E: New York is always fun. I love Spain and Portugal and have had great experiences there. With Howlin Rain we have had some amazing experiences in Scandinavia.

What has been your peak musical experience?

E: Making albums is the tops for me I think. Getting a little more time and money and vision for each progressive record. Getting to do a little more and broaden my scope a little more each time. I love making records and always wanted to do it. A lot of people don't like them, or dread the studio environment, but I love it. It's like being in a fucking playground when you're 6 years old---you just play and play and pretty soon the day is gone and the sun is going down and you're just tearing around, climbing all over shit and playing in the dark.

There seems to be a dearth of rock bands the past few years. Howlin' Rain' is a notable exception, of course. What are some other current rock bands that you admire? Are you into the whole Japanese Rock thing?

E: Hmmm. Wouldn't it be nice if now were the time of the death of rock music? But alas, I think rock bands are like cockroaches: after the bomb they just come crawling up from beneath the rubble, banging away at those power chords and playing the "Stairway to Heaven" intro. Maybe being in a rock band has become a little obsolete because the "indie rock band" is the new Rock Rock band. A new cockroach crawling over the head of  the old one out from beneath the rubble. I guess we (Howlin Rain) run the risk of being called cockroaches also because we are trying to wring new art out of an old faithful slop rag. I admire Mudhoney, The Melvins-- those are two of the greatest rock bands ever and they are better than ever. Grinderman at its best is an astonishing rock band.

On the Japanese tip, I didn't read the Japrock Sampler. For me, the big moment in Japanese rock was the mid 80s through the mid 90s. That is where the albums I loved the most from there came from. Ghost and Boris and some of those guys still do great stuff but the 80s and early 90s PSF [Records] stuff is what shook me up and got inside of my heart and head. I don't really keep up too too much on what's going on there now in such depth.

Rick Rubin is one of the most intriguing figures in the music industry, I think. It's really exciting that you are on his label now. Will he produce any of your future records?

E: Yes, we will work together on the next album.

How will being on American Recordings change your recording/production process?

E: Larger recording budget. More time to get it right and shake out ideas and experiments.

What role do you see production work as having in your studio time-- is it a major consideration, an afterthought, something spontaneous? Does it change from album to album/project to project?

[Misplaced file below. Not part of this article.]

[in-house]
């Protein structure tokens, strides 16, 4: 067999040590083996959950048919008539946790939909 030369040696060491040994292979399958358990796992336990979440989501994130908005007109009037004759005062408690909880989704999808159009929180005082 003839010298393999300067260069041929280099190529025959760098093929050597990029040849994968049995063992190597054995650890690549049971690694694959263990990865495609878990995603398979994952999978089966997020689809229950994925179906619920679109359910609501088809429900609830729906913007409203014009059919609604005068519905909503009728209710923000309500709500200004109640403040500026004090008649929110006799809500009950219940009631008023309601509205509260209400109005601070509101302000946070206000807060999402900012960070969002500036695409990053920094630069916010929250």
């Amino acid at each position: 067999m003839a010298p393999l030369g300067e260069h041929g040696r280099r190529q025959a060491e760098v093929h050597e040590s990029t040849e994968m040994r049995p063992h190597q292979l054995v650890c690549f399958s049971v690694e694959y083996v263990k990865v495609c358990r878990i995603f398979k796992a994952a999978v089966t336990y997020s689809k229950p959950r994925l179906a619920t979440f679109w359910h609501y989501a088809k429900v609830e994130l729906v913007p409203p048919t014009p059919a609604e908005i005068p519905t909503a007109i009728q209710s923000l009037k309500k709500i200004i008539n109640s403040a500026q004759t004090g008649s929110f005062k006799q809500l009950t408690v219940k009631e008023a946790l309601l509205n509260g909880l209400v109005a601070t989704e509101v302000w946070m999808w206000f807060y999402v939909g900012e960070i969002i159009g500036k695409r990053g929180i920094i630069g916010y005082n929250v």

E: So far, production is usually sort of invisible because it sort of works itself out in the studio as we go and get stuff down. Mostly with Rick, I think the difference will be that he and I will focus much more on the songwriting and getting the songs in an ideal state before entering the studio, which I like the idea of. I have always felt that a songwriter cannot truly be an objective judge of the value of every part, every lyric, every nook and cranny of her/his songs. And your band members can be tricky judges also because of your already complicated relationship with them, both musical and personal. So having someone like Rick get in there with you and help define what's good, what's great and what needs work in the songwriting sounds very intriguing to me.

Do you prefer to be on the road and play live or be in the studio?

E: Absolutely without a doubt with no fucking question in my mind I love being in the studio. After the first month or two of tour it's not much fun anymore. I do love the feeling of a great live night with a great crowd---just cutting loose like you're trying to do violence to a mountain and succeeding. That energy cannot be beat, even in the studio.

What is your most prized piece of musical gear?

E: My 1964 robin's egg blue Fender Jaguar, which I've been beating the living shit out of for the last 8 years on stage and continue to to this day. A rare beauty and the instrument that I found "my sound" on.

Is there a song you love so much that, every time you hear it, you wish you had written?

E: "The Mercy Seat" by Nick Cave.

What Neil Young album is your favorite?

E: Probably After the Goldrush or maybe Everybody Knows [This is Nowhere]...On the Beach...Tonight's the Night....would be hard to take just one to a desert island.

Those are all my faves in a nutshell too! I was a lit major at UCSC too...what authors have influenced you?

E: Jerzy Kosinski, Michael Moorcock, Jim Thompson, Cormac McCarthy, Richard Brautigan, Joan Didion, Goethe, Shakespeare, Margaret Atwood, and many more.

What album do you love that you think more people should listen to?

E: Bad Brains - s/t

Is there a particular piece of music or song that can bring you to tears?

E: I can't remember lately, though I know a couple have recently...but actually you just reminded me of it when you asked about driving from Santa Cruz. I was driving from Santa Cruz to Oakland or maybe up to Humboldt maybe 6 or 7 years ago and was listening to "The Candidate" by David Bowie [an outtake song off the Rhino deluxe reissue (of Diamond Dogs) from the 90's] and though the song isn't particularly sad, one of those changes hit in the song and just moved me to tears.

What has been your best find at Amoeba?

E: One of my recent best was a beat up old copy of Ike and Tina Nut Bush City Limits. Too many great finds to mention or remember. Love those stores.

What's next for Howlin' Rain?

E: Off to England for the Greenman Festival and surrounding dates, then Outside Lands Music Festival, Bumbershoot in Seattle, and some other Pacific NW shows. We're supporting the Black Crowes in September and October. Then in November we come off tour and begin working on preproduction for a new album!